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The ability to punish free-riders can increase the provision of public goods. However, sometimes, the benefit of increased public good provision is outweighed by the costs of punishments. One reason a group may punish to the point that net welfare is reduced is that punishment can express anger about free-riding. If this is the case, then tools that regulate emotions could decrease the use of punishments while keeping welfare high, possibly depending on pre-existing levels of aggression. In this lab experiment, we find that adopting an objective attitude (objective), through a form of emotion regulation called cognitive reappraisal, decreases the use of punishments and makes a statistically insignificant improvement to both net earnings and self-reported emotions compared to a control condition (natural). Although the interaction between the emotion regulation treatment and level of aggression is not significant, only low aggression types reduce their punishments; the results are of the same direction, but statistically insignificant for high aggression types. Overall, our findings suggest that pairing emotion regulation with punishments can decrease the use of punishments without harming monetary and mental welfare. Full article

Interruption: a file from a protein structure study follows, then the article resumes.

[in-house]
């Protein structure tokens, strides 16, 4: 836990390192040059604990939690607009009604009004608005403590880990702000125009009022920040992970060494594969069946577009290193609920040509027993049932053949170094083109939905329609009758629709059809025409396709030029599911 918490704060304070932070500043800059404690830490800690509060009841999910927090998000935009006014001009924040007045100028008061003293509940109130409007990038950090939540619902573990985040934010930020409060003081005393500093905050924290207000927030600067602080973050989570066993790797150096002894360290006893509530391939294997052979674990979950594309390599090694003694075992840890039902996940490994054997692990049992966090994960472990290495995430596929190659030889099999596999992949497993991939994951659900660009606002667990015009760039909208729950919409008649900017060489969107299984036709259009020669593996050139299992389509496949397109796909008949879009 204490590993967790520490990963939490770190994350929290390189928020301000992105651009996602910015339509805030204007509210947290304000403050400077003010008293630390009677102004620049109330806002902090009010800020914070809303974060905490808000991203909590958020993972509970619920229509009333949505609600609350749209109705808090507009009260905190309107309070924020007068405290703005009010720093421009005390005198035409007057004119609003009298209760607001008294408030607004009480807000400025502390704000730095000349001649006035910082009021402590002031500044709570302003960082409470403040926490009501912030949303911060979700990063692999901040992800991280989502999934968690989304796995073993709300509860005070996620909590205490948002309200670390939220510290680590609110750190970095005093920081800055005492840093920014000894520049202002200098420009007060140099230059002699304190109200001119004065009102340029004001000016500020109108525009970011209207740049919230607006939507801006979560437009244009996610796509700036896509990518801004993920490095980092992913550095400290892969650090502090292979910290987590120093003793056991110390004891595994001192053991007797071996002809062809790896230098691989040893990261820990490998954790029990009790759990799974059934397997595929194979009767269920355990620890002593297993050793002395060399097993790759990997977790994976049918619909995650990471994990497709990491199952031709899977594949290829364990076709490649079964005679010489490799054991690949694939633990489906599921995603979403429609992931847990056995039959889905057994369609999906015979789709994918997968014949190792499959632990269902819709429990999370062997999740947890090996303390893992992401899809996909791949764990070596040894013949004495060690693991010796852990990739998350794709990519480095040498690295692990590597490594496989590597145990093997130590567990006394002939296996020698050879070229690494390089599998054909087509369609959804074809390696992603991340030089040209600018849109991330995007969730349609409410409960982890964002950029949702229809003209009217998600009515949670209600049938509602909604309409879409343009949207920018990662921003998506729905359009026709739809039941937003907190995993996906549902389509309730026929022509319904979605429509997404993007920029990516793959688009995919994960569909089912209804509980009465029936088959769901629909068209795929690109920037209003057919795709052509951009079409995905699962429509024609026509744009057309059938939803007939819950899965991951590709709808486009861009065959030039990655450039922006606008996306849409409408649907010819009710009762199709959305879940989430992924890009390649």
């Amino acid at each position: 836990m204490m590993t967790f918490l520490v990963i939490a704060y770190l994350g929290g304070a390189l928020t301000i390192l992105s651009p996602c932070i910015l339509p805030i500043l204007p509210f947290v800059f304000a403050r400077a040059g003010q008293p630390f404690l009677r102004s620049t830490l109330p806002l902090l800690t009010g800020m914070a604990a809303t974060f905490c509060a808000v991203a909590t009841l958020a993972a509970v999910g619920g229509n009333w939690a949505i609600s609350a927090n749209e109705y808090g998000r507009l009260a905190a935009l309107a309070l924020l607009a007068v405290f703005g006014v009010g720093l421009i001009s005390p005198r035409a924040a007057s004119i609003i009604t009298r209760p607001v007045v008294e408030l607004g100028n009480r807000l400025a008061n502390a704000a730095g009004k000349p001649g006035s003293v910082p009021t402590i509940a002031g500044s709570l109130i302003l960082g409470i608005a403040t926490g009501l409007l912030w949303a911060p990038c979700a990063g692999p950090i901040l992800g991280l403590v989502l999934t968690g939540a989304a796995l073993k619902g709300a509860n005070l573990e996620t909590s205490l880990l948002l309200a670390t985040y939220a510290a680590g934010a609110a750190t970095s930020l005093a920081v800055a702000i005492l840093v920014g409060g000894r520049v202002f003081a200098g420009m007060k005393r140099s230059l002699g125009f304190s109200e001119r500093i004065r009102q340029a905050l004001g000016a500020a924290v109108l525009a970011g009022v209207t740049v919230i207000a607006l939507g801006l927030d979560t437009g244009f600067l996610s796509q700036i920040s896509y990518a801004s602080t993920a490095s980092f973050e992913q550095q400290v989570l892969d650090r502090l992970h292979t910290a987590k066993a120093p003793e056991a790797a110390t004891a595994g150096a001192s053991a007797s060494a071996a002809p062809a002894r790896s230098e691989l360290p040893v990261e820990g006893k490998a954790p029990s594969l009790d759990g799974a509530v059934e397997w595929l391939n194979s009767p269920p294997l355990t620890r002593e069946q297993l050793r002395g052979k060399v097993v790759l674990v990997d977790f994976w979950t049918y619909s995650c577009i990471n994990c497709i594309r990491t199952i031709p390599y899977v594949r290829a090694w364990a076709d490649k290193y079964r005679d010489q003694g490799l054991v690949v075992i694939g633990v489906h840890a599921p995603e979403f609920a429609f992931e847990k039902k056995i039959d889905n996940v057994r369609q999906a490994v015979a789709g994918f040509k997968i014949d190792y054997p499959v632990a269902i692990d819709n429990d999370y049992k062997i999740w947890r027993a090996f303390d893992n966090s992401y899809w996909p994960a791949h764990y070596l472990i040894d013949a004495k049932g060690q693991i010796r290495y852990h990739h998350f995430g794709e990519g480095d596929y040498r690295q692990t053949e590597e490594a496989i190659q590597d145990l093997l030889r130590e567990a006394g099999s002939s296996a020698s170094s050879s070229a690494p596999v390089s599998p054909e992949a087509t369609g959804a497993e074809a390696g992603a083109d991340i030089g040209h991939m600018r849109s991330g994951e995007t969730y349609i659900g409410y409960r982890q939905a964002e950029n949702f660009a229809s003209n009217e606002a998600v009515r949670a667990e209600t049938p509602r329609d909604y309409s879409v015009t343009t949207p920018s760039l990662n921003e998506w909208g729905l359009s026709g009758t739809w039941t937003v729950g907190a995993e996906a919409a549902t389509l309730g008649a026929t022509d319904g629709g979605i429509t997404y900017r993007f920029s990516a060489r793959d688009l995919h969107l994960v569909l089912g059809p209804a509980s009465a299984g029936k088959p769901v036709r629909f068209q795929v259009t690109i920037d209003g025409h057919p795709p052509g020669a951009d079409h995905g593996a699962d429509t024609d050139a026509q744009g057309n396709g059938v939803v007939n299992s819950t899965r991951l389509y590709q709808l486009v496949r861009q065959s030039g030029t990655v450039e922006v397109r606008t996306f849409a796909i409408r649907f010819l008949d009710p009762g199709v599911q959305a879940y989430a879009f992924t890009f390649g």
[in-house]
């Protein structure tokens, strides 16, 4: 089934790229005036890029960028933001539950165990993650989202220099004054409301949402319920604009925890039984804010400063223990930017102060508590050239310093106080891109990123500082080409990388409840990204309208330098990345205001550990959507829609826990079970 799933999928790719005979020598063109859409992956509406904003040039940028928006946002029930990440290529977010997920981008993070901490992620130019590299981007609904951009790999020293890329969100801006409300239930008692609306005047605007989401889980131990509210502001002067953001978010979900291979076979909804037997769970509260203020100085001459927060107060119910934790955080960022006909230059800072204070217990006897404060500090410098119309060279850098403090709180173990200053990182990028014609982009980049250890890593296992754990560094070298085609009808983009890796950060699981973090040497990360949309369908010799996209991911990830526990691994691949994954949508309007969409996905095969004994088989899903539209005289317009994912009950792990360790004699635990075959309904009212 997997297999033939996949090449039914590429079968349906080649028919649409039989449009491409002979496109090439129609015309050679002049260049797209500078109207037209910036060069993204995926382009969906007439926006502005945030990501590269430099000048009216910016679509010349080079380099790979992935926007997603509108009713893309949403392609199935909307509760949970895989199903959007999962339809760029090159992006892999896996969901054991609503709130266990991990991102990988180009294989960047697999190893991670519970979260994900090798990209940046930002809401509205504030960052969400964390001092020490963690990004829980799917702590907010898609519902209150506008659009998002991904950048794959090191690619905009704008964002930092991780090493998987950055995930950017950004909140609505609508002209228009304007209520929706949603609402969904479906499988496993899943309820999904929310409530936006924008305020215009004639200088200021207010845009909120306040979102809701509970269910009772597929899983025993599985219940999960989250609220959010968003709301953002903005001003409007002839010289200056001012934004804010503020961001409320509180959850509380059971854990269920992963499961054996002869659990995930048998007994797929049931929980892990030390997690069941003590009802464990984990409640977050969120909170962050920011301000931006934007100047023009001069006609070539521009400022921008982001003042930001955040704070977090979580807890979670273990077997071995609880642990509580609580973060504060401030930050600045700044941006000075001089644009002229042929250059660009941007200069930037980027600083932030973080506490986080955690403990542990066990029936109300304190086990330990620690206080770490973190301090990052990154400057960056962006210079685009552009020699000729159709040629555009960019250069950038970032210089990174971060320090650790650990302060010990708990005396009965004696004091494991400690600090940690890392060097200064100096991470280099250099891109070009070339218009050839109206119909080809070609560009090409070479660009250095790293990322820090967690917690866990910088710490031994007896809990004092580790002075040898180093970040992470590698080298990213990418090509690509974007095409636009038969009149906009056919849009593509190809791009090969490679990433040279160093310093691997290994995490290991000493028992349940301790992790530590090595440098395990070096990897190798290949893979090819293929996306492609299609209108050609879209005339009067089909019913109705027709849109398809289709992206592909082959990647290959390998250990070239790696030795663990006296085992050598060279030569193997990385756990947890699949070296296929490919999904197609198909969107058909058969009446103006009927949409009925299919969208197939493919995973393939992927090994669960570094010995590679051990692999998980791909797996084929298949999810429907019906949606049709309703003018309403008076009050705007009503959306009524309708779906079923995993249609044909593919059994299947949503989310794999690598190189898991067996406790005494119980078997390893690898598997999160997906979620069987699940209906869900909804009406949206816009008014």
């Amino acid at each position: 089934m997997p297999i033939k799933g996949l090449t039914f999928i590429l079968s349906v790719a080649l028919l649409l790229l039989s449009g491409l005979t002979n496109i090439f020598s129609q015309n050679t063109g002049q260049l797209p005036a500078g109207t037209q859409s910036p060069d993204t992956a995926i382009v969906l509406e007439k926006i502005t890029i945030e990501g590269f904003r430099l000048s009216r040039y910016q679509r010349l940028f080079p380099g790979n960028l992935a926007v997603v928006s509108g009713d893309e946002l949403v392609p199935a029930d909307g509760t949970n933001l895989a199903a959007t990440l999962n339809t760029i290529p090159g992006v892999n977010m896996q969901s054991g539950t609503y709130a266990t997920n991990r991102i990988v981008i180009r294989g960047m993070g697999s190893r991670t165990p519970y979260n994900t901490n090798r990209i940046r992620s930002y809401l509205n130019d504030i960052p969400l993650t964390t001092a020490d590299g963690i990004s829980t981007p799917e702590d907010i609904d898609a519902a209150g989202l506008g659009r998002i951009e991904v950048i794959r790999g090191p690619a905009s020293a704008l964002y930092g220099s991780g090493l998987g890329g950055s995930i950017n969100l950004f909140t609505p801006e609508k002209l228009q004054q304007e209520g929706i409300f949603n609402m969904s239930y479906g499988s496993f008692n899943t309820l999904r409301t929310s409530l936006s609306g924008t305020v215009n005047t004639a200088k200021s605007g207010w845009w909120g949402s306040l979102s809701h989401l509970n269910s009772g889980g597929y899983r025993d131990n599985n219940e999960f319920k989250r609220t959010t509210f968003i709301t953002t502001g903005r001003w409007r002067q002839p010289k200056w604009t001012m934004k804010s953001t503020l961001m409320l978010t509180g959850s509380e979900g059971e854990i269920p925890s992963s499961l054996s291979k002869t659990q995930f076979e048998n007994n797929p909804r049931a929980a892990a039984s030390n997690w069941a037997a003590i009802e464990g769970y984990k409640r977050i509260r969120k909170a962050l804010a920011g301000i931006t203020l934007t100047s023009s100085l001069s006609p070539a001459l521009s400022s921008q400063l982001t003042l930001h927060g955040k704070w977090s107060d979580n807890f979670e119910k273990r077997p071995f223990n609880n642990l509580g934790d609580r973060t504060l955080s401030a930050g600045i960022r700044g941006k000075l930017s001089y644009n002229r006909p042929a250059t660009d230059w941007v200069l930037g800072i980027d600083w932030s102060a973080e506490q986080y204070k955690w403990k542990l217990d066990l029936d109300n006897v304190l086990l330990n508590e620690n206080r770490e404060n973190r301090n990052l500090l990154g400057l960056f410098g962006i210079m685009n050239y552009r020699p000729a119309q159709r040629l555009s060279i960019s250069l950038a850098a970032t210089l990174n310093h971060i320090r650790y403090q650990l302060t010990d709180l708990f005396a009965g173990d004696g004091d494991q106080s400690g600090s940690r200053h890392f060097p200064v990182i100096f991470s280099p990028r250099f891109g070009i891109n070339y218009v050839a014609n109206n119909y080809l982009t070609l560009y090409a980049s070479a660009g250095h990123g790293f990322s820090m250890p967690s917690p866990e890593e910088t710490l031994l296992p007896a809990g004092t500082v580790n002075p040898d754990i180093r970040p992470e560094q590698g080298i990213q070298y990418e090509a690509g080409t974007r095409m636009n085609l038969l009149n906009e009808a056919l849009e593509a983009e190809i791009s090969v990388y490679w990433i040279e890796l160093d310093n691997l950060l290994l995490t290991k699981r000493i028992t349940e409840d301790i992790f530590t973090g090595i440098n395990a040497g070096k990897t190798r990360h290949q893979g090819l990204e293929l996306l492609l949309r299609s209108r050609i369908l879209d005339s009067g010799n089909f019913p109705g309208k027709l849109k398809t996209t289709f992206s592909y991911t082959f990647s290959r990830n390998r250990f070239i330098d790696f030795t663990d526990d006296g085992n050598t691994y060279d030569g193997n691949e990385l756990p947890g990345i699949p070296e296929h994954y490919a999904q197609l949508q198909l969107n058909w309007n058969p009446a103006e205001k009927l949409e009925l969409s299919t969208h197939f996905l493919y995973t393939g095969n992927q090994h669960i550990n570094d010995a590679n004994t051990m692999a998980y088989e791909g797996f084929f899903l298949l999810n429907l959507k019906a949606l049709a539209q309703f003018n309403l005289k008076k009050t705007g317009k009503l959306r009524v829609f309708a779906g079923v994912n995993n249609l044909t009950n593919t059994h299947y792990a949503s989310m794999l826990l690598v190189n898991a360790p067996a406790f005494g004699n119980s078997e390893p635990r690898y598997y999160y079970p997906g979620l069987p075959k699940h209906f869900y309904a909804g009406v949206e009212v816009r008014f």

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Open AccessArticle Evolution of Mindsight and Psychological Commitment among Strategically Interacting Agents
Games 2016, 7(3), 27; doi:10.3390/g7030027
Received: 27 May 2016 / Revised: 3 September 2016 / Accepted: 9 September 2016 / Published: 21 September 2016
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Abstract
We study the evolution of strategic psychological capabilities in a population of interacting agents. Specifically, we consider agents which are either blind or with mindsight, and either transparent or opaque. An agent with mindsight can observe the psychological makeup of a transparent agent,